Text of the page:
Creating Awareness of Concussion Symptoms

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November 16, 2012 - 6:30am

For young people between the age of 15 to 24, sports are the second leading cause of traumatic brain injury. The Centers for Disease Control and Prevention says sports concussions have reached an “epidemic level”. NET Radio’s Roger Bartlett talked with Nebraska’s chief medical officer, Dr. Joann Schaefer about Nebraska’s new “Concussion Awareness Law” which took effect in July. Among the requirements of the law, schools and sports organizations have to make available concussion training and follow rules about when an athlete suspected of having a concussion can return to play.

Dr. Joann Schaefer, Nebraska Department of Health and Human Services: A concussion is an injury to the brain. It causes a temporary pause in the brain’s activity, but you might not realize that so the symptoms can be everything from a mild confusion, gosh I don’t feel like myself to lights out and you’re unconscious for a little bit and then you wake up and you have some more symptoms like sensitivity to sound, nausea, vomiting, pretty profound symptoms that everyone recognizes that you really got a clunk on the head.

Roger Bartlett, NET Radio: So in a nutshell, what does the Nebraska Concussion Awareness Law http://dhhs.ne.gov/publichealth/concussion/Pages/Home.aspx do?

(Photo by Nancy Finken, NET Radio)

Dr. Joann Schaefer, Nebraska's chief medical officer, says youth are more susceptible to concussions.

Dr. Schaefer: Well, what we’re really trying to do with this is bring the awareness out across the state to the severity of a concussion and what that means to your brain and to get coaches and parents to realize that if a kid gets a concussion, it’s not something that you should just return to play, that there needs to be a systematic approach to concussion and that you take the kid out of play and that they are evaluated and that they return to play when they’re ready and when they’re symptom free and that systematic approach is what’s going to protect the kiddo’s brain. And we need to teach kids that it’s not safe to play when you’ve had a concussion. You know you’re only born with one brain and we want to protect it. And the problem is that kids who have a concussion and they go back into play and they get a second blow, and that is causing more permanent damage. And we know that now and you can see it in professional athletics across the country where they’re really stepping up and taking responsibility for this as well. So in kids, for a variety of reasons, are more susceptible to concussion as well and there’s been a long standing belief that you just shake it off and go back into the game, but that’s not true. By bringing awareness to it, we’re getting these kids safer.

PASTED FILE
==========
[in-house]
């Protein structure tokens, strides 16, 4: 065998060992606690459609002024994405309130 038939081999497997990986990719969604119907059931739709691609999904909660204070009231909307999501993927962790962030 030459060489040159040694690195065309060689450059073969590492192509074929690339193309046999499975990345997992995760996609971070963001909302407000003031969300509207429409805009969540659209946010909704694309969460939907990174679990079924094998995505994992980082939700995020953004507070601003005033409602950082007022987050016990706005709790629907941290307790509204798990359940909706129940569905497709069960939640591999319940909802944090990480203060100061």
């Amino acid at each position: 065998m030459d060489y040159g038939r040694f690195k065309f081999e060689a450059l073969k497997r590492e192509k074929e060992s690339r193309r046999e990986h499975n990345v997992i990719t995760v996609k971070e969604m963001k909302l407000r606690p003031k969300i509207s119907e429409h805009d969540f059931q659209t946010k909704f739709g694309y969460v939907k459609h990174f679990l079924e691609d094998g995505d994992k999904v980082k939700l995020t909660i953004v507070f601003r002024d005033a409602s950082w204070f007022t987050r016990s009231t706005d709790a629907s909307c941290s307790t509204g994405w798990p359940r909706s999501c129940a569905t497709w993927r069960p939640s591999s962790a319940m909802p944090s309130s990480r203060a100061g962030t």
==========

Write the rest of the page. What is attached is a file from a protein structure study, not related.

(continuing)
Bartlett: How do you determine that an athlete is OK to play?

Dr. Schaefer: That’s why we have the curriculum out there that’s been approved, that’s on the website. It’s free and all of the coaches and athletic trainers and everybody can take this curriculum, the parents are even welcome to view it and look at it, but the health professionals are the ones who need to evaluate the kids. The licensed health professionals, they are the ones with the training  that can tell you when the kiddo is able to return to play. But the symptoms that everyone needs to watch for are, like I reviewed in the beginning, sensitivity to sound, sensitivity to light, confusion, emotional irritability, inability to focus, double or blurry vision. Obviously anyone who has been conked on the head and appears dazed or stunned or is vomiting, those are serious signs and they need to be evaluated immediately. But it’s some of those subtle signs maybe the next in class, you know they got knocked on the head and then the next day in class they’re really struggling to focus, those the things we really want parents to pay attention to and realize that that can very well be related to the knock on the head they got the day before and they need to be evaluated and they shouldn’t go to practice that day and just assume that it’s safe to return to play. We want kids to be out there and active. One of the biggest issues I have is that kids are not active enough and they’re getting too much screen time. We have an enormous problem with obesity and overweight in children, so I want kids active, but we need to do it safely. We know more about concussion now than we ever have before, so this is a good systematic approach to making sure that we’re keeping our kids safe and it’s now state law.

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